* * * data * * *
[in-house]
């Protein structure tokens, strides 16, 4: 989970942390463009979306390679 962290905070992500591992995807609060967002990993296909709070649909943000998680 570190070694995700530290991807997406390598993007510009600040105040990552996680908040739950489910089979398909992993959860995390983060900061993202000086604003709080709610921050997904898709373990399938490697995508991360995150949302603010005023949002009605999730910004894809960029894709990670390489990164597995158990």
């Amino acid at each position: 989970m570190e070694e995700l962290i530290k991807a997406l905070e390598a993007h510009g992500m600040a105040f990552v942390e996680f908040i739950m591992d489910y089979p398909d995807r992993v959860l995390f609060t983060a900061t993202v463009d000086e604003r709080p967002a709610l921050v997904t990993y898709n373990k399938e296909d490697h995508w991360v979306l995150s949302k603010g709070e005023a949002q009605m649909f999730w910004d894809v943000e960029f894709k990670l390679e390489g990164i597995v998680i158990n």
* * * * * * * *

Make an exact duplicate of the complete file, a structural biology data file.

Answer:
[in-house]
């Protein structure tokens, strides 16, 4: 989970942390463009979306390679 962290905070992500591992995807609060967002990993296909709070649909943000998680 570190070694995700530290991807997406390598993007510009600040105040990552996680908040739950489910089979398909992993959860995390983060900061993202000086604003709080709610921050997904898709373990399938490697995508991360995150949302603010005023949002009605999730910004894809960029894709990670390489990164597995158990």
């Amino acid at each position: 989970m570190e070694e995700l962290i530290k991807a997406l905070e390598a993007h510009g992500m600040a105040f990552v942390e996680f908040i739950m591992d489910y089979p398909d995807r992993v959860l995390f609060t983060a900061t993202v463009d000086e604003r709080p967002a709610l921050v997904t990993y898709n373990k399938e296909d490697h995508w991360v979306l995150s949302k603010g709070e005023a949002q009605m649909f999730w910004d894809v943000e960029f894709k990670l390679e390489g990164i597995v998680i158990n």